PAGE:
Junius Dana Is u frequent visitor to
Now York nnd a special room In his
brother's house Is over at his disposal,
ITS PERILS ARE MANY..
Lnlio Superior !. nil lltceeillngly Trench
rroiix Hoily of Wnl'T.
riom the Detroit 1'rco Press: Tho
recent accident to the steamer Mlssoulu
tends to bIiow more clearly than any
thing that occurred the vast area of
Lake Superior, and the possibility of a
tFsel'H crew reaching land lifter ship
wreck and yet being unheard of for a
touplu of weeks nfter starting on a
wiyape. The shores of Michigan, Wis
consin and Minnesota on tho big lake
tire traversed by railways and tele
graph lines, and the towns nnd small
settlements on the American side of the
lake, even to the Islands, furnish ready
mums of communication with the
larger cities; but not bo on that part of
Iho Canadian shore north of the Iskes,
where n wilderness Inhabited by n few
fishermen nnd Indians exists. This is
especially true of the Canadian shore
Just above Sault Sto. Marie, and for a
long stretch of country to the north nnd
cast of tho point where the Canadian
Pacific railway turns In to the shore of
the hike and traverses It on toward Port
Arthur mil Fort William. When the
Missoula broke her shaft and was ren
dered helpless bIio was less than
twenty-five miles from Caribou Island
en the course down townrd Sault Ste.
Marie. She was somewhat off tho reg
ular course of vessels bound down from
the bead of Lake Superior, but If she
bad been ublo to make any headway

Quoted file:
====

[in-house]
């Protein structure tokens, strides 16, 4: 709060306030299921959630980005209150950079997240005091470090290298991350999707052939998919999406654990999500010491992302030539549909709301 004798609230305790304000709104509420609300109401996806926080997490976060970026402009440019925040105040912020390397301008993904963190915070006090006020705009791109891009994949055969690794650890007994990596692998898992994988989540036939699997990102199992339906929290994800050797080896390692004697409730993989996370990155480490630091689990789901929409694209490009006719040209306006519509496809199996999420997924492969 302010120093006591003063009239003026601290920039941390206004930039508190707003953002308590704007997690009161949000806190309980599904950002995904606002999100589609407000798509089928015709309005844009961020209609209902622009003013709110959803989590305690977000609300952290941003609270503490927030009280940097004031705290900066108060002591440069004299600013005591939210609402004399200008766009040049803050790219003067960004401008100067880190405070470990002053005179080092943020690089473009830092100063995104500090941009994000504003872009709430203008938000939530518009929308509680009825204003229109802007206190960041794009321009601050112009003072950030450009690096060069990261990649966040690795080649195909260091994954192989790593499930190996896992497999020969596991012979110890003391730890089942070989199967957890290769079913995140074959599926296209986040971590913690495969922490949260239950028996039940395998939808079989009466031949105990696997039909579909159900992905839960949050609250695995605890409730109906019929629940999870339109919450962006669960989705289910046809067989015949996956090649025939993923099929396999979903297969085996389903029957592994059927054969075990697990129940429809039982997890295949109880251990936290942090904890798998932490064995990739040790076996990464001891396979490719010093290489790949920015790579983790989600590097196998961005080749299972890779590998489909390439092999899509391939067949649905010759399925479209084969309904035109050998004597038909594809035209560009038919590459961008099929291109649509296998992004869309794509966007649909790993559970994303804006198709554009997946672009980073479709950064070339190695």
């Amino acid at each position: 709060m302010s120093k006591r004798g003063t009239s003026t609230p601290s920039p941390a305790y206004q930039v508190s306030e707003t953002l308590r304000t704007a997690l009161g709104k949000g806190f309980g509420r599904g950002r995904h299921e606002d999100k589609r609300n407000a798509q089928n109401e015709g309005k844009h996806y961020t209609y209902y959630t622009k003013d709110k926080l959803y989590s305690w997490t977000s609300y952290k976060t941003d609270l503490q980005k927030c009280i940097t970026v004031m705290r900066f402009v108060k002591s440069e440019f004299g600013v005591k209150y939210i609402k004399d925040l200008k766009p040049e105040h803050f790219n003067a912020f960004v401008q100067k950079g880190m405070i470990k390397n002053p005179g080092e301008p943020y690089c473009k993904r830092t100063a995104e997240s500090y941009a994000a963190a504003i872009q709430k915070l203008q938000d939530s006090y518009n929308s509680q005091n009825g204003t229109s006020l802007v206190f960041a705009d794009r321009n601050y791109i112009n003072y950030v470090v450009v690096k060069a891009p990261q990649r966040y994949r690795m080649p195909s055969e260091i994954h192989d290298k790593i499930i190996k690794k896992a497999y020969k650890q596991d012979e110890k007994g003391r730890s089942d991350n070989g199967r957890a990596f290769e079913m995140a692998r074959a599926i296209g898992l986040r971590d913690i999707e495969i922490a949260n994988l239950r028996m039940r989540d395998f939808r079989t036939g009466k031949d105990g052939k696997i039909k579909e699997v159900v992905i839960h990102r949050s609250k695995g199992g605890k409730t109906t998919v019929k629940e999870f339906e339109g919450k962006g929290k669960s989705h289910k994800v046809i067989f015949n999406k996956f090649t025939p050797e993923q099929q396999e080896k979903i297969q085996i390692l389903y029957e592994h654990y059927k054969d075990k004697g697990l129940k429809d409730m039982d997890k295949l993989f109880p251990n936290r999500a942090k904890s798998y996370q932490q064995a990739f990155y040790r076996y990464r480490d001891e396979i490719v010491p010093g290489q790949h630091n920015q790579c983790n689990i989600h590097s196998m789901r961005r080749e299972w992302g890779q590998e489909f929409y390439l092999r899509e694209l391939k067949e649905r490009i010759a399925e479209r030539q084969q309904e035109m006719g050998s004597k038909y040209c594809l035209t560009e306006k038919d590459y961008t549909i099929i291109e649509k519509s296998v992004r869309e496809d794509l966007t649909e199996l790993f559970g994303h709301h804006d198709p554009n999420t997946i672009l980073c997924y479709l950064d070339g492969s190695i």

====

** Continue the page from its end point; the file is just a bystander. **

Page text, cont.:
toward the Sault, or care for herself at
all on the course sho was follow'ng, sho
vould have been picked up very soon
after the accident by some passing ves
sel. Hut a southerly wind drifted her
out of the course of even tho few ves
;e!s trading to Canadian ports at tho
head of the lakes, and she was worklp.s
over toward the wildest part of t the
Canadian north shore territory when
her crew was conivelled to ubandon her.
A glance nt the chart will show that
Hrule point, where the crew of the Mis
soula Ilrst made land, Is scarcely moro
than sovcnty-flvo miles from Sault Ste.
Marie, where 15.000,000 tons of freight
passes through a canal In a single sea
son, and yet the men in one of Iho Mis
foula'n yawl boats spent nearly two
days working along the shore of tho
lake before they found any moie sign of
llfo than a deserted fisherman's iihanty,
In which they built a tire and dried
their wet clothing. The fishing season
1 as closed, but even flshei men are
scarce In this territory during the most
active periods. It Is not strange, there
fore, that the men from the Missoula
v.cre nearly a full week in finding means
cf communicating with the owners ot
tho vessel after they had landed on the
dieary north shore of Lake Superior.
WOULDN'T WEAR IT.
K.iil MUtitkr by li Sliirl-Mliti'ii l!liluii
From the St. James Hudget: There is
s hat story in which a well-known
biEhop and a lately deceased marquis
played leading parts. The marquis,
who married n Gaiety chorus girl, and,
generally speaking, lived up to the high
iilandard of his marriage life, was ac
customed to wear a particular style of
hat, shorter than that favored by most
men. One dny ho wont Into bio bai
lor kor's In Piccadilly and asked for a
new one to be made. The shopwalker
took the hat, and walked down to tho
far end of tho Bhop to give the requisite
Instructions, leaving the hntless mar
quis standing in the shop. At this mo
ment there entered tho shortsighted